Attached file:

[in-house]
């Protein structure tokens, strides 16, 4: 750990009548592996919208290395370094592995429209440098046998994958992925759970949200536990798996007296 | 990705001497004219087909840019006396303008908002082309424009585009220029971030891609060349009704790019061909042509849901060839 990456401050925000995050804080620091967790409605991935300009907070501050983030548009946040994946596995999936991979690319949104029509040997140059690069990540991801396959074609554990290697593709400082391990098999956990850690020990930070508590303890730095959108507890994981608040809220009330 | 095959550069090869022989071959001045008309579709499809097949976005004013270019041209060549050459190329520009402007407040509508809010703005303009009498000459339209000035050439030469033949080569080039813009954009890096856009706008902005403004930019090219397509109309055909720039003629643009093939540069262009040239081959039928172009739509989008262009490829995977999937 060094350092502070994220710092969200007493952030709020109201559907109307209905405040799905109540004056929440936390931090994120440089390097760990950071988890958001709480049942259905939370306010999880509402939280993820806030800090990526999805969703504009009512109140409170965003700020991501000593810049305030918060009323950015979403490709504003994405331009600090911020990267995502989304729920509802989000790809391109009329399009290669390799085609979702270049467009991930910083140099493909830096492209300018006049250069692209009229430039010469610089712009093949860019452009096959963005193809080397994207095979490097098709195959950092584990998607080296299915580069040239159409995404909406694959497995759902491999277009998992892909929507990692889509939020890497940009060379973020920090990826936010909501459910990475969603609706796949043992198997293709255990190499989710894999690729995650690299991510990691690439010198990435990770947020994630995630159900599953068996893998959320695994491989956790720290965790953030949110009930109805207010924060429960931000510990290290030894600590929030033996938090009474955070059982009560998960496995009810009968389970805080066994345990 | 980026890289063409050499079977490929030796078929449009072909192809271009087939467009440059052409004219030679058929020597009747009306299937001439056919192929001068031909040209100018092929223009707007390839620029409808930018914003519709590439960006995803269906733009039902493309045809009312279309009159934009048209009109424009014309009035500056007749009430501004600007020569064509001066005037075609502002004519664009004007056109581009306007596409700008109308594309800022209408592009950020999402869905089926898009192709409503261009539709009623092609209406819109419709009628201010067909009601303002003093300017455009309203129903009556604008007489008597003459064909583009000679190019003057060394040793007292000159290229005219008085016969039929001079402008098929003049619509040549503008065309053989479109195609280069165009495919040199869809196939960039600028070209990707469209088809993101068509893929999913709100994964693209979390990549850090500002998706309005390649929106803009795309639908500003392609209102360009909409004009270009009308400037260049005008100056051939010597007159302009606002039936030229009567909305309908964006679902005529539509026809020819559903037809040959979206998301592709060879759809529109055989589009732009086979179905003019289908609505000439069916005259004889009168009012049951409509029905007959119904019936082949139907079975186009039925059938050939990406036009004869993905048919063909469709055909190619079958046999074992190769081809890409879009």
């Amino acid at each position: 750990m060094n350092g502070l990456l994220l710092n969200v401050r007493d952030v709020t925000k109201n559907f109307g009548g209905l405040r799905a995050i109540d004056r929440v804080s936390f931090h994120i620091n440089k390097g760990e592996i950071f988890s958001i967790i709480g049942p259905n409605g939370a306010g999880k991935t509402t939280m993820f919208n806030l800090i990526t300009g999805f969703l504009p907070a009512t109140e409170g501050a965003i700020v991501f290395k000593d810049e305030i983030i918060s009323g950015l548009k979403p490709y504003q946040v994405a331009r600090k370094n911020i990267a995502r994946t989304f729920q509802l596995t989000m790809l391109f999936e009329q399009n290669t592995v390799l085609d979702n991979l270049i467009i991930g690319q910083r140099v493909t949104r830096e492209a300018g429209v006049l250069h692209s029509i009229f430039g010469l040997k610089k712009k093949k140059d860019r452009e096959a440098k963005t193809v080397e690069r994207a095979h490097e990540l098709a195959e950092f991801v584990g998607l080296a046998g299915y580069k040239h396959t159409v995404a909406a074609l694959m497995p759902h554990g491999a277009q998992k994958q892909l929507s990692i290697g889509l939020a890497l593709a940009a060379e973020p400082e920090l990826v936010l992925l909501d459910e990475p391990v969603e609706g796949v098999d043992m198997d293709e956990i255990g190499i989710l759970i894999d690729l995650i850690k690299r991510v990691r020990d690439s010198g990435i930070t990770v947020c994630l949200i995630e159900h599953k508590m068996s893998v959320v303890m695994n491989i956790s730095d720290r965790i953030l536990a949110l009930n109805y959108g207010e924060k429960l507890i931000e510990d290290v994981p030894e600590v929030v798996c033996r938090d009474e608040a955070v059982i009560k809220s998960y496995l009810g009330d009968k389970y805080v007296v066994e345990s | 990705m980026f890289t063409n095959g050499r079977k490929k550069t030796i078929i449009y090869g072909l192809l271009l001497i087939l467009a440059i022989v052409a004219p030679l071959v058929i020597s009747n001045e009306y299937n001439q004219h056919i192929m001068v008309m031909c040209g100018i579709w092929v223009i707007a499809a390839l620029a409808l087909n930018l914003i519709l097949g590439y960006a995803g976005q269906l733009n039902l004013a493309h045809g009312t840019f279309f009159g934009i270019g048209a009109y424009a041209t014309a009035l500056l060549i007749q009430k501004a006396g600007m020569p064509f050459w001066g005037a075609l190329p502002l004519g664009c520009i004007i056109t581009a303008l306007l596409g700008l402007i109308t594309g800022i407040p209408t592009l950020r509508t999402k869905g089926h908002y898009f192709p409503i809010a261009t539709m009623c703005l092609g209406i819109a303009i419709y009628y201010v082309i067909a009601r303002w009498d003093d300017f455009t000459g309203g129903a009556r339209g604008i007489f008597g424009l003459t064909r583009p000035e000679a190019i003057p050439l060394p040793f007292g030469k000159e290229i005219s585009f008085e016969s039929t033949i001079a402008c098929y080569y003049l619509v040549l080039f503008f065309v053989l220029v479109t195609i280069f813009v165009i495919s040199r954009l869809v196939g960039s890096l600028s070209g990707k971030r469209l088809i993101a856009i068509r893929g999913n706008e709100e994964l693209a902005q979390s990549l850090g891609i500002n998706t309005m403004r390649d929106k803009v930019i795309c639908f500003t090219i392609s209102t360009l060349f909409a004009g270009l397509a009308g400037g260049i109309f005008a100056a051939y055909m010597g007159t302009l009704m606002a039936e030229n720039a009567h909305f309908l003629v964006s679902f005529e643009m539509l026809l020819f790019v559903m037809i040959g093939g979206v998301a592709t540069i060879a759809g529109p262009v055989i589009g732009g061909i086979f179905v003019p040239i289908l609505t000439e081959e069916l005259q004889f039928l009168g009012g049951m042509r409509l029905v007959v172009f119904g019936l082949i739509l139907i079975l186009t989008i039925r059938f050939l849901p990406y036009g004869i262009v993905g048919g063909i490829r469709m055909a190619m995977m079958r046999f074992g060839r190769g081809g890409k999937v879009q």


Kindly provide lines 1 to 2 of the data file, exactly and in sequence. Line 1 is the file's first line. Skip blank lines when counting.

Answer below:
[in-house]
């Protein structure tokens, strides 16, 4: 750990009548592996919208290395370094592995429209440098046998994958992925759970949200536990798996007296 | 990705001497004219087909840019006396303008908002082309424009585009220029971030891609060349009704790019061909042509849901060839 990456401050925000995050804080620091967790409605991935300009907070501050983030548009946040994946596995999936991979690319949104029509040997140059690069990540991801396959074609554990290697593709400082391990098999956990850690020990930070508590303890730095959108507890994981608040809220009330 | 095959550069090869022989071959001045008309579709499809097949976005004013270019041209060549050459190329520009402007407040509508809010703005303009009498000459339209000035050439030469033949080569080039813009954009890096856009706008902005403004930019090219397509109309055909720039003629643009093939540069262009040239081959039928172009739509989008262009490829995977999937 060094350092502070994220710092969200007493952030709020109201559907109307209905405040799905109540004056929440936390931090994120440089390097760990950071988890958001709480049942259905939370306010999880509402939280993820806030800090990526999805969703504009009512109140409170965003700020991501000593810049305030918060009323950015979403490709504003994405331009600090911020990267995502989304729920509802989000790809391109009329399009290669390799085609979702270049467009991930910083140099493909830096492209300018006049250069692209009229430039010469610089712009093949860019452009096959963005193809080397994207095979490097098709195959950092584990998607080296299915580069040239159409995404909406694959497995759902491999277009998992892909929507990692889509939020890497940009060379973020920090990826936010909501459910990475969603609706796949043992198997293709255990190499989710894999690729995650690299991510990691690439010198990435990770947020994630995630159900599953068996893998959320695994491989956790720290965790953030949110009930109805207010924060429960931000510990290290030894600590929030033996938090009474955070059982009560998960496995009810009968389970805080066994345990 | 980026890289063409050499079977490929030796078929449009072909192809271009087939467009440059052409004219030679058929020597009747009306299937001439056919192929001068031909040209100018092929223009707007390839620029409808930018914003519709590439960006995803269906733009039902493309045809009312279309009159934009048209009109424009014309009035500056007749009430501004600007020569064509001066005037075609502002004519664009004007056109581009306007596409700008109308594309800022209408592009950020999402869905089926898009192709409503261009539709009623092609209406819109419709009628201010067909009601303002003093300017455009309203129903009556604008007489008597003459064909583009000679190019003057060394040793007292000159290229005219008085016969039929001079402008098929003049619509040549503008065309053989479109195609280069165009495919040199869809196939960039600028070209990707469209088809993101068509893929999913709100994964693209979390990549850090500002998706309005390649929106803009795309639908500003392609209102360009909409004009270009009308400037260049005008100056051939010597007159302009606002039936030229009567909305309908964006679902005529539509026809020819559903037809040959979206998301592709060879759809529109055989589009732009086979179905003019289908609505000439069916005259004889009168009012049951409509029905007959119904019936082949139907079975186009039925059938050939990406036009004869993905048919063909469709055909190619079958046999074992190769081809890409879009």